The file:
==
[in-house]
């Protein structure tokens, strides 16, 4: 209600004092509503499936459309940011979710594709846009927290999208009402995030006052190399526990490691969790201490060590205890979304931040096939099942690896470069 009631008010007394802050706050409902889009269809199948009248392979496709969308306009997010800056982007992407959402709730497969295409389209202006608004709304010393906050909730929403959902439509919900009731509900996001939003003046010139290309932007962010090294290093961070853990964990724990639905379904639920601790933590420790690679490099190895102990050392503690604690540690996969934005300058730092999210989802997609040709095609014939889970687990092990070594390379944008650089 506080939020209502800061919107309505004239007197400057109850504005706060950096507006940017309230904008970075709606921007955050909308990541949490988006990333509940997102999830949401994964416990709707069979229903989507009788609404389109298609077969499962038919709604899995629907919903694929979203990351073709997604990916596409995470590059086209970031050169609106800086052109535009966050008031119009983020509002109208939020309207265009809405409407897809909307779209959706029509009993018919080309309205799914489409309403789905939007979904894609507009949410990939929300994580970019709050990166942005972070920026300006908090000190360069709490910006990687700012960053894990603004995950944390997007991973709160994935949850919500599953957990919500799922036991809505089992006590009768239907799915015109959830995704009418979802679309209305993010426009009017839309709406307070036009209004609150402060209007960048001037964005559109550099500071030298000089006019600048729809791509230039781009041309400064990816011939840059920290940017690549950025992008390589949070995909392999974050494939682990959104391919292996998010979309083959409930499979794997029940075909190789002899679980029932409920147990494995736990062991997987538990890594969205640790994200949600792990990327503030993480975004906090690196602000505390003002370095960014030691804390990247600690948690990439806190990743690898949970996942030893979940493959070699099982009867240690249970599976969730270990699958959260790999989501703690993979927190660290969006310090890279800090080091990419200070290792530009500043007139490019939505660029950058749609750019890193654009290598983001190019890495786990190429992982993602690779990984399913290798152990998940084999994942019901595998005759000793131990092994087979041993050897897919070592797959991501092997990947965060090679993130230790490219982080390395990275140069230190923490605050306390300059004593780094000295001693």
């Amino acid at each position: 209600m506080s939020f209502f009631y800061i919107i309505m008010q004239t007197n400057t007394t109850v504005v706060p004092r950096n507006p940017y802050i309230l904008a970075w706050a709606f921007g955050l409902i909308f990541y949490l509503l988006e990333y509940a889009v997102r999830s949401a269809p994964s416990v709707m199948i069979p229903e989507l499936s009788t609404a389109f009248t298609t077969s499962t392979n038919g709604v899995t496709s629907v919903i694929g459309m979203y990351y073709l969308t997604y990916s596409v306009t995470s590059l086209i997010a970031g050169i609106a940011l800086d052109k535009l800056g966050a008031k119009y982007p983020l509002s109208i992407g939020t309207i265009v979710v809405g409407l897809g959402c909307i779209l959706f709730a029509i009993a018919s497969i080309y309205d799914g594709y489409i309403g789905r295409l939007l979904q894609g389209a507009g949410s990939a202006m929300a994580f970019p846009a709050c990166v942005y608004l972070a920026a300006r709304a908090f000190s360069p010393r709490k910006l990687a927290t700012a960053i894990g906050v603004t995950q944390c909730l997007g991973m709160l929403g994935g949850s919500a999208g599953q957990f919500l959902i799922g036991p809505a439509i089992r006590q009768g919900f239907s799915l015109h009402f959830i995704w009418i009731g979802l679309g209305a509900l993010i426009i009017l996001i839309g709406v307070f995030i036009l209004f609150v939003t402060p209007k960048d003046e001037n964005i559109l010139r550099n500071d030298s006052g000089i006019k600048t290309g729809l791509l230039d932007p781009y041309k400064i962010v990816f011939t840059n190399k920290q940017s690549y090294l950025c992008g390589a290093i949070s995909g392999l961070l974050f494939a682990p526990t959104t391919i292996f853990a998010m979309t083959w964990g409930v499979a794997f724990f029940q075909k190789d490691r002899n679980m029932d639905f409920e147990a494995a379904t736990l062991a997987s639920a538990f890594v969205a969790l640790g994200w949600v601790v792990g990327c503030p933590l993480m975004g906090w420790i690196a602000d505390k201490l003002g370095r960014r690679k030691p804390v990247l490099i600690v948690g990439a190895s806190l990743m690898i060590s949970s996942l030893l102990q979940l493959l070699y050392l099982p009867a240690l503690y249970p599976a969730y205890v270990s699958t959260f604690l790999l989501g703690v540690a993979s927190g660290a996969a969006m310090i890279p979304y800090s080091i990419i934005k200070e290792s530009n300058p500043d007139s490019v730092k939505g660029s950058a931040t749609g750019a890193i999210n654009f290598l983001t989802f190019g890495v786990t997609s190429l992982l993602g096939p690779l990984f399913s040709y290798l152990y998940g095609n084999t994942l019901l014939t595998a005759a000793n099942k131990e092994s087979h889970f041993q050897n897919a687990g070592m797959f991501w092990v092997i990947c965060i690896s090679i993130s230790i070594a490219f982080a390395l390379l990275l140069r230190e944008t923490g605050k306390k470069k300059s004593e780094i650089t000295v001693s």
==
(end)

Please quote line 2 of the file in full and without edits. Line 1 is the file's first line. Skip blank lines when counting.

């Protein structure tokens, strides 16, 4: 209600004092509503499936459309940011979710594709846009927290999208009402995030006052190399526990490691969790201490060590205890979304931040096939099942690896470069 009631008010007394802050706050409902889009269809199948009248392979496709969308306009997010800056982007992407959402709730497969295409389209202006608004709304010393906050909730929403959902439509919900009731509900996001939003003046010139290309932007962010090294290093961070853990964990724990639905379904639920601790933590420790690679490099190895102990050392503690604690540690996969934005300058730092999210989802997609040709095609014939889970687990092990070594390379944008650089 506080939020209502800061919107309505004239007197400057109850504005706060950096507006940017309230904008970075709606921007955050909308990541949490988006990333509940997102999830949401994964416990709707069979229903989507009788609404389109298609077969499962038919709604899995629907919903694929979203990351073709997604990916596409995470590059086209970031050169609106800086052109535009966050008031119009983020509002109208939020309207265009809405409407897809909307779209959706029509009993018919080309309205799914489409309403789905939007979904894609507009949410990939929300994580970019709050990166942005972070920026300006908090000190360069709490910006990687700012960053894990603004995950944390997007991973709160994935949850919500599953957990919500799922036991809505089992006590009768239907799915015109959830995704009418979802679309209305993010426009009017839309709406307070036009209004609150402060209007960048001037964005559109550099500071030298000089006019600048729809791509230039781009041309400064990816011939840059920290940017690549950025992008390589949070995909392999974050494939682990959104391919292996998010979309083959409930499979794997029940075909190789002899679980029932409920147990494995736990062991997987538990890594969205640790994200949600792990990327503030993480975004906090690196602000505390003002370095960014030691804390990247600690948690990439806190990743690898949970996942030893979940493959070699099982009867240690249970599976969730270990699958959260790999989501703690993979927190660290969006310090890279800090080091990419200070290792530009500043007139490019939505660029950058749609750019890193654009290598983001190019890495786990190429992982993602690779990984399913290798152990998940084999994942019901595998005759000793131990092994087979041993050897897919070592797959991501092997990947965060090679993130230790490219982080390395990275140069230190923490605050306390300059004593780094000295001693």